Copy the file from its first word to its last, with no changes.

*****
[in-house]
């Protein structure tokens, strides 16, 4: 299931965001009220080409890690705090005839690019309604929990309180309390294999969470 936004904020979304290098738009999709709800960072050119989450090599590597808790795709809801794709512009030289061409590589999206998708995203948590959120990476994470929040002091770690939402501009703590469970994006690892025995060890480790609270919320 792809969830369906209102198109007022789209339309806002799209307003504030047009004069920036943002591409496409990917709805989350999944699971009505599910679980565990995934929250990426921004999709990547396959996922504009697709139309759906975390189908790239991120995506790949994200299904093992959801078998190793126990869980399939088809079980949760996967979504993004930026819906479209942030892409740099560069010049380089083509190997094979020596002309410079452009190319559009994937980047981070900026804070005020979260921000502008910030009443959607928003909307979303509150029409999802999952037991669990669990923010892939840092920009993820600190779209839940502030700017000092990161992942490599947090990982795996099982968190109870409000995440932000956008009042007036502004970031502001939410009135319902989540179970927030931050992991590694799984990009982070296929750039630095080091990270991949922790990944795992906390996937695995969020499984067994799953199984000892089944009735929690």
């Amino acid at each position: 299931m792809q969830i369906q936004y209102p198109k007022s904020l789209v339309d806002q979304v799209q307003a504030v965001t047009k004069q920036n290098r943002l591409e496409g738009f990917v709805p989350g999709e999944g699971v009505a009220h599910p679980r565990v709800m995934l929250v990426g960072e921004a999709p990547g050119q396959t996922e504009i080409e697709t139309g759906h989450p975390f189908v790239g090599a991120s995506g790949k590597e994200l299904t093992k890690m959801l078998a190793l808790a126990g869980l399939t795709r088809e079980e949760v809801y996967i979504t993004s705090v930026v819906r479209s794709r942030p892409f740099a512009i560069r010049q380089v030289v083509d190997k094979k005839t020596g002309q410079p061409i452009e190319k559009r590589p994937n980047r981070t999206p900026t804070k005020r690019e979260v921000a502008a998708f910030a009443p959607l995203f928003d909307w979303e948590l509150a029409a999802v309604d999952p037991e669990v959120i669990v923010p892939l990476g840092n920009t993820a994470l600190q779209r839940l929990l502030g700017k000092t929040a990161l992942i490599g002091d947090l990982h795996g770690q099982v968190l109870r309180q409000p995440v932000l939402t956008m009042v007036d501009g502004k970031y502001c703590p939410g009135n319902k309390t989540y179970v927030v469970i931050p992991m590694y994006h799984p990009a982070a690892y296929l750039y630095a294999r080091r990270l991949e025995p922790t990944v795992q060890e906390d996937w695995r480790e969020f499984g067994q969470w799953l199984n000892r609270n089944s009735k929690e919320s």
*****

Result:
[in-house]
């Protein structure tokens, strides 16, 4: 299931965001009220080409890690705090005839690019309604929990309180309390294999969470 936004904020979304290098738009999709709800960072050119989450090599590597808790795709809801794709512009030289061409590589999206998708995203948590959120990476994470929040002091770690939402501009703590469970994006690892025995060890480790609270919320 792809969830369906209102198109007022789209339309806002799209307003504030047009004069920036943002591409496409990917709805989350999944699971009505599910679980565990995934929250990426921004999709990547396959996922504009697709139309759906975390189908790239991120995506790949994200299904093992959801078998190793126990869980399939088809079980949760996967979504993004930026819906479209942030892409740099560069010049380089083509190997094979020596002309410079452009190319559009994937980047981070900026804070005020979260921000502008910030009443959607928003909307979303509150029409999802999952037991669990669990923010892939840092920009993820600190779209839940502030700017000092990161992942490599947090990982795996099982968190109870409000995440932000956008009042007036502004970031502001939410009135319902989540179970927030931050992991590694799984990009982070296929750039630095080091990270991949922790990944795992906390996937695995969020499984067994799953199984000892089944009735929690």
């Amino acid at each position: 299931m792809q969830i369906q936004y209102p198109k007022s904020l789209v339309d806002q979304v799209q307003a504030v965001t047009k004069q920036n290098r943002l591409e496409g738009f990917v709805p989350g999709e999944g699971v009505a009220h599910p679980r565990v709800m995934l929250v990426g960072e921004a999709p990547g050119q396959t996922e504009i080409e697709t139309g759906h989450p975390f189908v790239g090599a991120s995506g790949k590597e994200l299904t093992k890690m959801l078998a190793l808790a126990g869980l399939t795709r088809e079980e949760v809801y996967i979504t993004s705090v930026v819906r479209s794709r942030p892409f740099a512009i560069r010049q380089v030289v083509d190997k094979k005839t020596g002309q410079p061409i452009e190319k559009r590589p994937n980047r981070t999206p900026t804070k005020r690019e979260v921000a502008a998708f910030a009443p959607l995203f928003d909307w979303e948590l509150a029409a999802v309604d999952p037991e669990v959120i669990v923010p892939l990476g840092n920009t993820a994470l600190q779209r839940l929990l502030g700017k000092t929040a990161l992942i490599g002091d947090l990982h795996g770690q099982v968190l109870r309180q409000p995440v932000l939402t956008m009042v007036d501009g502004k970031y502001c703590p939410g009135n319902k309390t989540y179970v927030v469970i931050p992991m590694y994006h799984p990009a982070a690892y296929l750039y630095a294999r080091r990270l991949e025995p922790t990944v795992q060890e906390d996937w695995r480790e969020f499984g067994q969470w799953l199984n000892r609270n089944s009735k929690e919320s």